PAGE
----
SPCG-4

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Bill-Axelson A, et al. "Radical prostatectomy or watchful waiting in early prostate cancer". The New England Journal of Medicine. 2014. 370(10):932-942.
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Clinical Question

Among men with localized prostate cancer, does radical prostatectomy reduce mortality when compared to watchful waiting?

Bottom Line

Radical prostatectomy reduces mortality when compared to watchful waiting in men with localized prostate cancer. However, this benefit does not persist for men ≥65 years in age.

Major Points

The natural history of prostate cancer is one of slow growth. Radical prostatectomies are associated with significant morbidities including incontinence and impotence. As such, the optimal management of localized prostate cancer is unclear.

In a time before PSA screening for prostate cancer, the Scandinavian Prostate Cancer Group Study Number 4 (SPCT-4) randomized 695 Scandinavian men with localized prostate cancer to non-nerve-sparing radical prostatectomy or watchful waiting. The group has published its follow-up data every three years. The 2014 data was published by Bill-Axelson and colleagues when the population had an average follow-up of 23.2 years. Radical prostatectomy was associated with reduction in all-cause mortality (56.1% vs. 68.9%), prostate cancer mortality (17.7% vs. 28.7%), and distant metastatic disease (26.1% vs. 38.3%). However, all-cause and prostate cancer mortality lose significance for those enrolled at age ≥65 years.

Guidelines

Design

  • N=695 men with localized prostate cancer
    • Radical prostatectomy (n=347)
    • Watchful waiting (n=348)
  • Setting:
  • Enrollment: 1989-1999
  • Mean follow-up: 23.2 years (through 2012-12-31)
  • Analysis: Intention-to-treat
  • Primary outcomes:
    • All-cause mortality
    • Prostate cancer mortality
    • Distant metastatic disease

Population

Inclusion Criteria

  • Men age <75
  • Localized prostate cancer (T0d/T1b, T1, or T2 by the 1978 International Union Against Cancer staging; T1c tumors were included starting in 1994)
  • Well- or moderately-well differentiated by the WHO classification
  • PSA <50 ng/mL
  • Negative bone scan
  • Life expectancy >10 years
  • No other cancers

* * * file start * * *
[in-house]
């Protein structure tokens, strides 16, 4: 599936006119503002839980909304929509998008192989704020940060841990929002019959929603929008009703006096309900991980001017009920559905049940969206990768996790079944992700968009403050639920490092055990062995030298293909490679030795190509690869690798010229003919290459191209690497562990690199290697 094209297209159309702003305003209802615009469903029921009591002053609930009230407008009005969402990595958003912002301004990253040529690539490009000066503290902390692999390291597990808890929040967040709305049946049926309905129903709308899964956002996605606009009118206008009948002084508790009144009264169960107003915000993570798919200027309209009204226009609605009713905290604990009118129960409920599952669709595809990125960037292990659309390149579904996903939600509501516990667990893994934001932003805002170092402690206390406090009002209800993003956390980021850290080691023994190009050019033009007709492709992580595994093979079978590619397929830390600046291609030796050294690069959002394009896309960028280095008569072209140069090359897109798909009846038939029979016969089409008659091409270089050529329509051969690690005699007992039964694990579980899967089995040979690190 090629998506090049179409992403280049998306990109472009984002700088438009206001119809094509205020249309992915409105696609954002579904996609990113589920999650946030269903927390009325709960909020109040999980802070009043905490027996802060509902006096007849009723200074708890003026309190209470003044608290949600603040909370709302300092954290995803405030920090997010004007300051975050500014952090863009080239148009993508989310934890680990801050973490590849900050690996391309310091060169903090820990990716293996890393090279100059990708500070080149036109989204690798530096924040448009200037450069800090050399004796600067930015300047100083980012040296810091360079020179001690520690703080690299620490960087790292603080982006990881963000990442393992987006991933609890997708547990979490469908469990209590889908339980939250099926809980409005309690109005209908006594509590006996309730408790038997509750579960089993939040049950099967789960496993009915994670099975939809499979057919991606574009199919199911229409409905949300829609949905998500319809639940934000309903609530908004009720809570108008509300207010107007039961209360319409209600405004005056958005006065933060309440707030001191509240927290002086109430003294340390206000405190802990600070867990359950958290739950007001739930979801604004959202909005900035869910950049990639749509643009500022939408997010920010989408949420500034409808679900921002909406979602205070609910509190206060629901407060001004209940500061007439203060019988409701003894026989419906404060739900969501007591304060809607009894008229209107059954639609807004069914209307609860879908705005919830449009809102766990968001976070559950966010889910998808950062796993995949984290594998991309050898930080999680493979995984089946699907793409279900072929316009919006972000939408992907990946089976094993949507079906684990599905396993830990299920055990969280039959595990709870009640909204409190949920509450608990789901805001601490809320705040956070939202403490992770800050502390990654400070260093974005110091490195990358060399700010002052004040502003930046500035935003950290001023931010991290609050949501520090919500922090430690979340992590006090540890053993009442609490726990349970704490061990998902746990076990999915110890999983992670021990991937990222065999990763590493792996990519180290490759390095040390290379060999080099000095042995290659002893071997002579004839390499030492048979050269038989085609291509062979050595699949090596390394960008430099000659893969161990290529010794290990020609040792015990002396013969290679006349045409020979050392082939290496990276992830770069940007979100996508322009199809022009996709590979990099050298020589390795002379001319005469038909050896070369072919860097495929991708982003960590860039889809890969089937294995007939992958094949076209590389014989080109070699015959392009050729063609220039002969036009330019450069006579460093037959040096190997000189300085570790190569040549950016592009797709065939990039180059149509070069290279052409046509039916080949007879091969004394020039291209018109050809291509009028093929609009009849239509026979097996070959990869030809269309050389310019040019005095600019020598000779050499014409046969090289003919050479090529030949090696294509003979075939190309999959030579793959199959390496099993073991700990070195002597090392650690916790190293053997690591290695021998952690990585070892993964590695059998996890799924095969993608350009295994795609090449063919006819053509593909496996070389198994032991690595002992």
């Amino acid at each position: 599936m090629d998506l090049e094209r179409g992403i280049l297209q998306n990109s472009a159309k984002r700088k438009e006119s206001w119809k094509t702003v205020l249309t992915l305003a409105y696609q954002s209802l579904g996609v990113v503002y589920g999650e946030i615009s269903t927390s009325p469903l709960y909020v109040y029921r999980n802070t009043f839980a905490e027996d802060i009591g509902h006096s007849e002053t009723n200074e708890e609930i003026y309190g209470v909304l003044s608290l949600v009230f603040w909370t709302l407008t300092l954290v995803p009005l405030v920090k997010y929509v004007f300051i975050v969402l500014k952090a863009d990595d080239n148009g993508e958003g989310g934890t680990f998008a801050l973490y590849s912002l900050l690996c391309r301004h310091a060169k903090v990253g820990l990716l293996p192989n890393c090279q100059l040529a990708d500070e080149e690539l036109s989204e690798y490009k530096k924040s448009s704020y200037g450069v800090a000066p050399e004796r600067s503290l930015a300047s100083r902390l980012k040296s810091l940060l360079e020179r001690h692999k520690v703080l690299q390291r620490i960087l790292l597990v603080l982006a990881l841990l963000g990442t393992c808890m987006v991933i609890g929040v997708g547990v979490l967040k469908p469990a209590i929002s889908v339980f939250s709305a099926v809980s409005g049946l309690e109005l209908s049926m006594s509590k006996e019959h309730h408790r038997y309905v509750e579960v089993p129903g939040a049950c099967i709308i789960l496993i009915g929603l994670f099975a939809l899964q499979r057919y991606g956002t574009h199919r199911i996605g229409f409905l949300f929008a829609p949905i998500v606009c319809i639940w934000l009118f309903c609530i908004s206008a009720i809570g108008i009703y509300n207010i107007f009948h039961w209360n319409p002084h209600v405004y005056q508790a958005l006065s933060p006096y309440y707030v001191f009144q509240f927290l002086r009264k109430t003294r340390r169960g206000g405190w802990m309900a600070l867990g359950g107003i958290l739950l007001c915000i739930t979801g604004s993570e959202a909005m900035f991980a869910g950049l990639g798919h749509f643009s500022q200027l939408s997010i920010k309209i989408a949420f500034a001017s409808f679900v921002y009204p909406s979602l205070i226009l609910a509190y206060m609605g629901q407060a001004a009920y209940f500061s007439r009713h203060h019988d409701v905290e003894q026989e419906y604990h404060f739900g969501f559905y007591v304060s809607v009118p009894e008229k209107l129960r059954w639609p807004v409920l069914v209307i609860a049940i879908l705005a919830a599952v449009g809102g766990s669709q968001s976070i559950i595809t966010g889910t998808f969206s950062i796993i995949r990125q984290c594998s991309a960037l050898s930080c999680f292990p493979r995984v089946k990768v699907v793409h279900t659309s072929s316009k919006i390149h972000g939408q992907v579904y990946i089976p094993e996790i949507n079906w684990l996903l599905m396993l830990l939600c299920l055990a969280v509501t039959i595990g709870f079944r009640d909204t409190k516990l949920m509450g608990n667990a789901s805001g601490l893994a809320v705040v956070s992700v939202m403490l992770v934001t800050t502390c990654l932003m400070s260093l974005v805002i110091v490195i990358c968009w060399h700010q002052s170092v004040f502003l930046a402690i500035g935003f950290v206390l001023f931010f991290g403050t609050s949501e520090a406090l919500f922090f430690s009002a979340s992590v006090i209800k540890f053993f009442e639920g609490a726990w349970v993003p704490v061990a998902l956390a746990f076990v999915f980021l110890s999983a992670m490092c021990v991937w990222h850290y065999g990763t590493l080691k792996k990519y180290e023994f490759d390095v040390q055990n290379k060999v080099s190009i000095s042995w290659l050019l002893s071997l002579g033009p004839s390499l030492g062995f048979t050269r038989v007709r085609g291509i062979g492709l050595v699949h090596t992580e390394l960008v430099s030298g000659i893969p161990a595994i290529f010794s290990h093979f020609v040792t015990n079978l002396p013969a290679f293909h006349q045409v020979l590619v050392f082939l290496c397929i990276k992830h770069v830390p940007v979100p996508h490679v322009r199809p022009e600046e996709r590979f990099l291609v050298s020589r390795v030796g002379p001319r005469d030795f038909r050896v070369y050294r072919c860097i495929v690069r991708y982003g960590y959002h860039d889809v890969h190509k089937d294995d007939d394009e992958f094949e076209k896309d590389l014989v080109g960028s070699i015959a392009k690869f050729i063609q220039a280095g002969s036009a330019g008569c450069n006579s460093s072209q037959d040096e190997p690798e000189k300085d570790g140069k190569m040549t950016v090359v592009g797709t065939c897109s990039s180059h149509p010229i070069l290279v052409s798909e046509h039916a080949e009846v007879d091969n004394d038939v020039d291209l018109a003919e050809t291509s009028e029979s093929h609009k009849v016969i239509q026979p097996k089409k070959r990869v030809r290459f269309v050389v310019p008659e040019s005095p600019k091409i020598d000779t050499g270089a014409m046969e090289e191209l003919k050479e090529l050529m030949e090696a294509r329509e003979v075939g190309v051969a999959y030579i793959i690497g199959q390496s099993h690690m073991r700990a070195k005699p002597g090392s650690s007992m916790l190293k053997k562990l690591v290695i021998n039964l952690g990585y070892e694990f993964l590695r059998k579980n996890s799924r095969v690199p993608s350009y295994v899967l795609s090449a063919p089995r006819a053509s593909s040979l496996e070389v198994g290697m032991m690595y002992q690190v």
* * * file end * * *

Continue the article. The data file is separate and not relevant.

Exclusion Criteria

Baseline Characteristics

From the radical prostatectomy group.

  • Demographics: Age 64.6 years (<65 years old 45.2%)
  • PSA: 13.5 ng/mL
    • <4 ng/mL: 12.4%
    • 4-6.9 ng/mL: 17.3%
    • 7-10 ng/mL: 19.6%
    • 10.1-20 ng/mL: 28.8%
    • >20 ng/mL: 19.9%
    • Unknown: 0.9%
  • Disease:
    • Stage: T1b 9.5%, T1c 12.4%, T2 77.8%, unknown 0.3%
    • WHO grade: 1 48.4%, 2 51.3%, unknown 0.3%
    • Gleason score: 2-4 12.7%, 5-6 47.6%, 7 22.2%, 8-10 4.0%, unknown 13.5%
  • Detection: Opportunistic screening 5.2%, coincidental 25.1%, TURP 11.5%, symptoms 43.8%, other 14.1%, unknown 0.3%

Interventions

  • Randomization to a group:
    • Radical prostatectomy - If no nodal metastases on obturator fossa lymphadenectomy then a radical prostatectomy was performed
      • Radical excision of the tumor was given priority over nerve-sparing surgery
      • Androgen-deprivation if signs of recurrence
    • Watchful waiting - No immediate treatment
      • If obstructive voiding then TURP
      • Metastatic disease (or increasing PSA level after 2003) treated with androgen-deprivation therapy
  • Both groups following every 6 months for 2 years then annually with bone every 1-2 years

Outcomes

Presented as radical prostatectomy vs. watchful waiting. RR is relative risk. Subgroup analyses are included with primary outcomes for ease of reading.

Primary Outcome

All-cause mortality
56.1% vs. 68.9% (RR 0.71; 95% CI 0.59-0.86; P<0.001; NNT 8)
Age <65 years: 40.0% vs. 65.6% (RR 0.50; 95% CI 0.37-0.68; P<0.001)
Age ≥65 years: 69.8% vs. 71.7% (RR 0.92; 95% CI 0.73-1.18; P=0.52)
Low-risk tumor: 43.4% vs. 59.1% (RR 0.57; 95% CI 0.40-0.81; P=0.002)
Intermediate-risk tumor: 57.1% vs. 72.5% (RR 0.71; 95% CI 0.53-0.95; P=0.02)
High-risk tumor: 73.3% vs. 78.8% (RR 0.84; 95% CI 0.60-1.19; P=0.34)
Prostate cancer mortality
17.7% vs. 28.7% (RR 0.56; 95% CI 0.41-0.77; P=0.001; NNT 9)
Age <65 years: 18.3% vs. 34.1% (RR 0.45; 95% CI 0.29-0.69; P=0.002)
Age ≥65 years: 17.3% vs. 23.9% (RR 0.75; 95% CI 0.47-1.19; P=0.19)
Low-risk tumor: 10.2% vs. 14.0% (RR 0.54; 95% CI 0.26-1.13; P=0.17)
Intermediate-risk tumor: 15.1% vs. 39.3% (RR 0.38; 95% CI 0.23-0.62; P<0.001)
High-risk tumor: 33.1% vs. 35.7% (RR 0.87; 95% CI 0.52-1.46; P=0.84)
Distant metastatic disease
26.1% vs. 38.3% (RR 0.57; 95% CI 0.44-0.75; P<0.001; NNT 8)
Age <65 years: 28.7% vs. 44.5% (RR 0.49; 95% CI 0.34-0.71; P<0.001)
Age ≥65 years: 23.8% vs. 32.7% (RR 0.68; 95% CI 0.46-1.00; P=0.04)
Low-risk tumor: 13.6% vs. 24.2% (RR 0.40; 95% CI 0.21-0.73; P=0.006)
Intermediate-risk tumor: 25.0% vs. 44.9% (RR 0.49; 95% CI 0.32-0.74; P<0.001)
High-risk tumor: 45.9% vs. 50.8% (RR 0.81; 95% CI 0.52-1.26; P=0.39)

Secondary Outcomes

Androgen deprivation therapy
42.5% vs. 67.4% (RR 0.49; 95% CI 0.39-0.60; P<0.001)

Additional Analyses

Radical prostatectomy
84.7% vs. 8.3%
External radiotherapy
2.0% vs. 4.3%
Brachytherapy
0.6% vs. 2.3%

Adverse Events

 % vs. % (## HR; 95% CI ##-##; P=##; NNH=##)

Criticisms

Funding

Further Reading